We can also see that in a given disk the inner edge of the planet-bearing region moves inward as we decrease the mass of the star (for its radius is on the average equal to 0.55 that for ). This effect is mainly caused by the larger surface density of planetesimal swarms produced by disks around less massive stars. Differences in , while appreciable, are much less important (when is reduced by a factor of 2, drops by 20% only; see Eq. (16)). The outer edge of the planet-bearing region also moves closer to the star (for its radius is on the average equal to 0.75 that for ). This is because in most cases it coincides with the outer edge of the planetesimal swarm, which is more compact around less massive stars. The difference in the minimum surface density also tends to decrease the outer radius of the planet-bearing region, but it is again a second-order factor.
Generally, our model predicts that giant planets tend to form at tighter orbits around less massive stars, and wider orbits around more massive stars. However, at least in some cases their locations may be influenced by the effects of migration. We return to this point in Sect. 4.
One of the main results of extrasolar planet searches is the discovery that planet-bearing stars tend to have higher metallicities than field stars (Fischer & Valenti 2003; Santos et al. 2000). That correlation can be easily explained within CAGCM. In this scenario, the formation time of giant planets decreases with increasing surface density of the planetesimal swarm (see Eqs. (16) and (22)), which in turn is an increasing function of the original metal content of the protoplanetary disk. Consequently, the giant planets form more easily in disks with higher metallicities. Kornet et al. (2005) calculated the rates of giant-planet occurrence in disks with different metallicities around stars with mass . Their approach to the evolution of solids and to the formation of giant planets was the same as the one used in this paper. They were able to reproduce the observational correlation for disk models with viscosity parameter . Herein we extend their calculations onto disks around stars with various masses.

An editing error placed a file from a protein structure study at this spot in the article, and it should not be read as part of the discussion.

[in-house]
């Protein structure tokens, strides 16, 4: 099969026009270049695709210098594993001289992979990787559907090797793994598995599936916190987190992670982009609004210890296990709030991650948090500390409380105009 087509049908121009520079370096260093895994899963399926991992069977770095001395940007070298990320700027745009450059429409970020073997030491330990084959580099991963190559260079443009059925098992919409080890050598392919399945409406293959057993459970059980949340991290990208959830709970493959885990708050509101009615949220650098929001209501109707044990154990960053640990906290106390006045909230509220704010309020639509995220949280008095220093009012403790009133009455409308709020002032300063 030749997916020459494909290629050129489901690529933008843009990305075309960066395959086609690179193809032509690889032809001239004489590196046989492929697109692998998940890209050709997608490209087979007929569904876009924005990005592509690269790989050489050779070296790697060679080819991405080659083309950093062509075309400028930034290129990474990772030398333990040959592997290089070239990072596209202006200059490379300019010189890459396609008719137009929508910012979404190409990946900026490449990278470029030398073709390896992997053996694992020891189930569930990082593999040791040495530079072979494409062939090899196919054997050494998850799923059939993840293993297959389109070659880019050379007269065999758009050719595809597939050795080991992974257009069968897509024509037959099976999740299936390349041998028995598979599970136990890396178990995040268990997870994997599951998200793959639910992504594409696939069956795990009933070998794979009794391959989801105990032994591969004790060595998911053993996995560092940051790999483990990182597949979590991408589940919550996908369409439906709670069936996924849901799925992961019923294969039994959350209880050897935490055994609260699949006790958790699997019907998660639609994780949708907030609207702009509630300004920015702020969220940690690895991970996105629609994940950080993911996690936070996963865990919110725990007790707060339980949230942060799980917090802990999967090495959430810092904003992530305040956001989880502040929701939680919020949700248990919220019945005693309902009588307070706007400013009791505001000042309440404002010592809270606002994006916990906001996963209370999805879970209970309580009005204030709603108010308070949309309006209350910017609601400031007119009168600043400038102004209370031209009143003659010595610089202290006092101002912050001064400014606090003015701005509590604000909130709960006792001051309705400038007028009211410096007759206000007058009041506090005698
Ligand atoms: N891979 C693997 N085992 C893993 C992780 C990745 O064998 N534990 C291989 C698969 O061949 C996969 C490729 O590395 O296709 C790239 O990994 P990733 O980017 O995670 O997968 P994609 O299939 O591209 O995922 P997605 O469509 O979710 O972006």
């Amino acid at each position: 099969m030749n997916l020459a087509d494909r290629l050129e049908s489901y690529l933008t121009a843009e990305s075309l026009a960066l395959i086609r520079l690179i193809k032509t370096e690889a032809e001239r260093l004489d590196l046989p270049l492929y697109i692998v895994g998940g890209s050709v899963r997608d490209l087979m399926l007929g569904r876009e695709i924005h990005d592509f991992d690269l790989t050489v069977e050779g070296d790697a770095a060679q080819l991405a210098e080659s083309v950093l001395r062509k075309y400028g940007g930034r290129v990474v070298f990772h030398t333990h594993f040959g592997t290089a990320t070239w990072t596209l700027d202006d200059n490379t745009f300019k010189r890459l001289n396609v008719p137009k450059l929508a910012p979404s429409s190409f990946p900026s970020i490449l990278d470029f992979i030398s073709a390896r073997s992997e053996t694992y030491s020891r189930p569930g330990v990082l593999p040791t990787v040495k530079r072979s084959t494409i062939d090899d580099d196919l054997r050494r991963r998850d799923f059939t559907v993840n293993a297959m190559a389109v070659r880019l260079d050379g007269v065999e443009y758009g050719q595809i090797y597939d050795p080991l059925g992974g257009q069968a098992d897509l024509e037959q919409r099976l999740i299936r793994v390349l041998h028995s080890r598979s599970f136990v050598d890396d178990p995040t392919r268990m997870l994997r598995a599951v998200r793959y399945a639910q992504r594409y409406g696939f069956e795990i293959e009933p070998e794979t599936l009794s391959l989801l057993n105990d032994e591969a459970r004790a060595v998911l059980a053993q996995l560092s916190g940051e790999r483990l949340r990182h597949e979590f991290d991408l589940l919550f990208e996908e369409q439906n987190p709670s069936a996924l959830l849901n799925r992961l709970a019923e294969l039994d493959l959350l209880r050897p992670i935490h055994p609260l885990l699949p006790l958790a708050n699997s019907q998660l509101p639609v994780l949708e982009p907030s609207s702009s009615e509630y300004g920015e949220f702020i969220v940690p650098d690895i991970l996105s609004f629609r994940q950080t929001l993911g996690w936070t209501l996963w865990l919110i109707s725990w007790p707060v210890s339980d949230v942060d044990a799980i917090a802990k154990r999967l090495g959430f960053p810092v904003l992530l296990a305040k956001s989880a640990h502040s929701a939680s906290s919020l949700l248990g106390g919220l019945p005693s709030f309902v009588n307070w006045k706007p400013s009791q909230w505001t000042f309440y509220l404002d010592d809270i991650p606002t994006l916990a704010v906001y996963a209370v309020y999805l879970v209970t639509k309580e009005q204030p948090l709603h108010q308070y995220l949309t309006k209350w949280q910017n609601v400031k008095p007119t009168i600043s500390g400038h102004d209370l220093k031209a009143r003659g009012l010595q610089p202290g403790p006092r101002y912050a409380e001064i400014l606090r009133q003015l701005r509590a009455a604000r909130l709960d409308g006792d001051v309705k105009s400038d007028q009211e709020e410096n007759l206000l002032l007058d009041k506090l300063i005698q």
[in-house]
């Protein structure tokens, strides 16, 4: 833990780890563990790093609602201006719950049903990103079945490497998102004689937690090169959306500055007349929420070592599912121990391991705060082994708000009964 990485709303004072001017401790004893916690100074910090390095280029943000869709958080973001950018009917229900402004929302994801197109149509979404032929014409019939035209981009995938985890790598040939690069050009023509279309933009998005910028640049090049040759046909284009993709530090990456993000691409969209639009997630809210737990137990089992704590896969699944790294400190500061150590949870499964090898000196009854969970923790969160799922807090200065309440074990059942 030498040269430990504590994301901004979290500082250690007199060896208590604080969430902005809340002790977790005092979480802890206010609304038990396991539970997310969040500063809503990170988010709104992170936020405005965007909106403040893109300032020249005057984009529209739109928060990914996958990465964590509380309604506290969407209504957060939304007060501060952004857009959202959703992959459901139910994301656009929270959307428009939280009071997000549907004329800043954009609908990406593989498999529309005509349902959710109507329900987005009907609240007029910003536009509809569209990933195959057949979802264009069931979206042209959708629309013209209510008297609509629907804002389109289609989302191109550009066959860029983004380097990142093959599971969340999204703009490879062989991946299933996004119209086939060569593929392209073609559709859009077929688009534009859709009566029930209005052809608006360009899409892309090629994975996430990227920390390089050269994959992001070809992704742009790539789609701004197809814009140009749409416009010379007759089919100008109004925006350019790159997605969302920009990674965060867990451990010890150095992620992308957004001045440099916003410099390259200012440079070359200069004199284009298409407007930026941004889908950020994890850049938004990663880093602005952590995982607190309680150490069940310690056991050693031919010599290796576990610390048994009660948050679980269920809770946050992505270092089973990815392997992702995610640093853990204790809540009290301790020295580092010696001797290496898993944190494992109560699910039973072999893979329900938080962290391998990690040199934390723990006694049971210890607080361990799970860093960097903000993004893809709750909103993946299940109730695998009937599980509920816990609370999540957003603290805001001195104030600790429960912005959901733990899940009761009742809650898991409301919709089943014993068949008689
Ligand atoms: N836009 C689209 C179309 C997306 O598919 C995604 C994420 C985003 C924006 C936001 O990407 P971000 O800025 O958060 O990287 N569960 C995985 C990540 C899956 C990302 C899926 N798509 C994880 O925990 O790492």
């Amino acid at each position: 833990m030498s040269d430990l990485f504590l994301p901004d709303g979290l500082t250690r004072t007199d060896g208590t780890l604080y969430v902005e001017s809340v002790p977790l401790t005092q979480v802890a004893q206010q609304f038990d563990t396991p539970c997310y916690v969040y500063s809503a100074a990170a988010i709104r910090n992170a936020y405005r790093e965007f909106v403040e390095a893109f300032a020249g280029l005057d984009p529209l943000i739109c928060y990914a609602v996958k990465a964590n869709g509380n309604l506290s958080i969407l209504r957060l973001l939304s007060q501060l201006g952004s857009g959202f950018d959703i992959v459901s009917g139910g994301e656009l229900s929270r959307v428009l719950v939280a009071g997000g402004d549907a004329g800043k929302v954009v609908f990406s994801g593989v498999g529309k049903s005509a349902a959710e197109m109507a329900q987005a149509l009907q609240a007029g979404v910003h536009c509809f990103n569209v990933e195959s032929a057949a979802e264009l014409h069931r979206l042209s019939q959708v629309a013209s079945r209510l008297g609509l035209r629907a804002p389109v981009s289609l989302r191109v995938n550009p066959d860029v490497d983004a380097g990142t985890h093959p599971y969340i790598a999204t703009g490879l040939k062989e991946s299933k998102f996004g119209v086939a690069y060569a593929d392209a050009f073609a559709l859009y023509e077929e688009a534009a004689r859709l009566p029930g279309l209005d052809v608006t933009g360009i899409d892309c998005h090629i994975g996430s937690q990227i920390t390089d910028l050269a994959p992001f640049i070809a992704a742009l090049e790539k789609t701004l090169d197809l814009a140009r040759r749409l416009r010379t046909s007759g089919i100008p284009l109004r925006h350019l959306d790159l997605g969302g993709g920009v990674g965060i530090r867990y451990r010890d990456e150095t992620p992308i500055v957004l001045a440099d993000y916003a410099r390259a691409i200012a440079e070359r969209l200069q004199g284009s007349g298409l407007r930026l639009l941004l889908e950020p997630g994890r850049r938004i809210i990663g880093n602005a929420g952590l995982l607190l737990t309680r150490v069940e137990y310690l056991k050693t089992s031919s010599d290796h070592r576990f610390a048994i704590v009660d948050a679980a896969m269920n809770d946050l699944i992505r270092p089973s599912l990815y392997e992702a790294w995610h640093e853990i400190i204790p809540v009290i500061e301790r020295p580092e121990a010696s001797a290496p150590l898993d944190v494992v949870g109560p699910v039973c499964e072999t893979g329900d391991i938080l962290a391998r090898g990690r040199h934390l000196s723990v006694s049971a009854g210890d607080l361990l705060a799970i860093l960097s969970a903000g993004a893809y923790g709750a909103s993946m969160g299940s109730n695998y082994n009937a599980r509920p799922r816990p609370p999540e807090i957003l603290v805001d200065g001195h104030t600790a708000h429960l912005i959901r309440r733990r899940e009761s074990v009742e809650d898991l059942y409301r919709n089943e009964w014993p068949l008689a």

The change in the disk metallicity influences the processes
leading to the formation of planets in two ways. First, it
changes the structure of the gaseous disk by changing the opacity
in the disk. In our models we scaled the opacity by a constant
factor Z equal to the metallicity of the disk expressed in solar
units. This approach is justified by the fact that the opacity in
protoplanetary disks is mainly due to dust grains and molecules.
Second, the primordial metallicity of the disk determines the
initial ratio of dust-to-gas surface densities. In our models this
ratio is initially independent of the distance from the star and
is equal to
Following the procedure described by Kornet et al. (2005), for every Zwe calculate the area
of the region occupied on
plane by disks that form planets at
distances smaller than 5 AU from the central star. The last
restriction comes from the fact that currently we know only one extrasolar planet on a larger orbit - 55 Cnc d (Marcy et al. 2002). A measure of the rate of planet occurrence can be defined as
|Figure 8: The rate of planet occurrence as a function of the primordial metallicity of protoplanetary disks. Different lines are obtained for models with different masses of the central star, as labeled in solar units in the upper left corner. The histogram shows the observational data compiled by Fischer & Valenti (2003).|
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The results are presented in Fig. 8. It shows the rate of planet occurrence as a function of disk metallicity for three values of . As expected, is an increasing function of Z. The minimum value of Z below which no giant planets are formed at orbits smaller than 5 AU decreases with the mass of the central from for , to for .
We see that for Z smaller than 0.2, is an increasing function of . This is because most disks in which planets formation would be possible around less massive stars have outer parts that are gravitationally unstable, and the amount of solids present in their stable parts is too low to enable subsequent formation of giant planets according to CAGCM. However, as Z increases, smaller and smaller disks become planet-bearing for every M0, and the percentage of gravitationally unstable disks in which formation of giant planets is not possible decreases. Consequently, the factors promoting the formation of a giant planet around less massive stars as described in previous sections become important, and changes into a decreasing function of .
Based on a simple approach to the evolution of solids in protoplanetary disks, we investigated the influence of the mass of the central star on the formation of giant planets. We showed that due to the more efficient redistribution of solids the planetesimal swarms around less massive stars tend to have higher surface densities. Next, we derived the minimum surface density of the planetesimal swarm needed to enable formation of a giant planet within the lifetime of the protoplanetary disk, and we found that at distances from the star smaller than 10 AU it increases with the stellar mass. Farther away from the star the minimum density becomes anticorrelated with the mass of the star. However this effect is offset by the anticorrelation mentioned already between the mass of the star and the surface density of the planetesimals.